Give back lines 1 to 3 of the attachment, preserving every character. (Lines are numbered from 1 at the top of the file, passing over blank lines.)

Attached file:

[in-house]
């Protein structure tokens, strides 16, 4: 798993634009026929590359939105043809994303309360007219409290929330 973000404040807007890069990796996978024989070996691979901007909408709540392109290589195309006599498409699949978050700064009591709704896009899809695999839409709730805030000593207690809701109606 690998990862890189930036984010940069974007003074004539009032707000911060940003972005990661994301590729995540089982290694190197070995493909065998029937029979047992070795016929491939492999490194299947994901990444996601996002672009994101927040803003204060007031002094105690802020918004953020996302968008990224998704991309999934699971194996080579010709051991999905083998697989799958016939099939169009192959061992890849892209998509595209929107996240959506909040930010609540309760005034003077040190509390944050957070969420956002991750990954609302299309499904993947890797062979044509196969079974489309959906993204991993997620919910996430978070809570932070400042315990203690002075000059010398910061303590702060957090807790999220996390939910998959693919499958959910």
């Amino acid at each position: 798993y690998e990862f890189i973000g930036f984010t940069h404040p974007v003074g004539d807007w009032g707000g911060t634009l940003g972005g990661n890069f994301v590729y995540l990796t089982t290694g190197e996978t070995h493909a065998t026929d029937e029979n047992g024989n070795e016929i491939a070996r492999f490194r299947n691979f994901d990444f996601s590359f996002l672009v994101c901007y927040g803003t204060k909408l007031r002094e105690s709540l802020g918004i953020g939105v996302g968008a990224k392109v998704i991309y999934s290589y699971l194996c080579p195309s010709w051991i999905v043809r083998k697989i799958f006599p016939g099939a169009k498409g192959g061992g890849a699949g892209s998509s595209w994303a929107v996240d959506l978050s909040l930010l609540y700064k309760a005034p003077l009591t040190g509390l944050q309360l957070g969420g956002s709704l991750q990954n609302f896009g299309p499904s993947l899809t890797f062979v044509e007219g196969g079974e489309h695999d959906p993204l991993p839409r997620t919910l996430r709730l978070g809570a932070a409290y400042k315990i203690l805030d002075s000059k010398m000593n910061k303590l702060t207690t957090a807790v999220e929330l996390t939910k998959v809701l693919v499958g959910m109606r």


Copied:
[in-house]
């Protein structure tokens, strides 16, 4: 798993634009026929590359939105043809994303309360007219409290929330 973000404040807007890069990796996978024989070996691979901007909408709540392109290589195309006599498409699949978050700064009591709704896009899809695999839409709730805030000593207690809701109606 690998990862890189930036984010940069974007003074004539009032707000911060940003972005990661994301590729995540089982290694190197070995493909065998029937029979047992070795016929491939492999490194299947994901990444996601996002672009994101927040803003204060007031002094105690802020918004953020996302968008990224998704991309999934699971194996080579010709051991999905083998697989799958016939099939169009192959061992890849892209998509595209929107996240959506909040930010609540309760005034003077040190509390944050957070969420956002991750990954609302299309499904993947890797062979044509196969079974489309959906993204991993997620919910996430978070809570932070400042315990203690002075000059010398910061303590702060957090807790999220996390939910998959693919499958959910």
């Amino acid at each position: 798993y690998e990862f890189i973000g930036f984010t940069h404040p974007v003074g004539d807007w009032g707000g911060t634009l940003g972005g990661n890069f994301v590729y995540l990796t089982t290694g190197e996978t070995h493909a065998t026929d029937e029979n047992g024989n070795e016929i491939a070996r492999f490194r299947n691979f994901d990444f996601s590359f996002l672009v994101c901007y927040g803003t204060k909408l007031r002094e105690s709540l802020g918004i953020g939105v996302g968008a990224k392109v998704i991309y999934s290589y699971l194996c080579p195309s010709w051991i999905v043809r083998k697989i799958f006599p016939g099939a169009k498409g192959g061992g890849a699949g892209s998509s595209w994303a929107v996240d959506l978050s909040l930010l609540y700064k309760a005034p003077l009591t040190g509390l944050q309360l957070g969420g956002s709704l991750q990954n609302f896009g299309p499904s993947l899809t890797f062979v044509e007219g196969g079974e489309h695999d959906p993204l991993p839409r997620t919910l996430r709730l978070g809570a932070a409290y400042k315990i203690l805030d002075s000059k010398m000593n910061k303590l702060t207690t957090a807790v999220e929330l996390t939910k998959v809701l693919v499958g959910m109606r």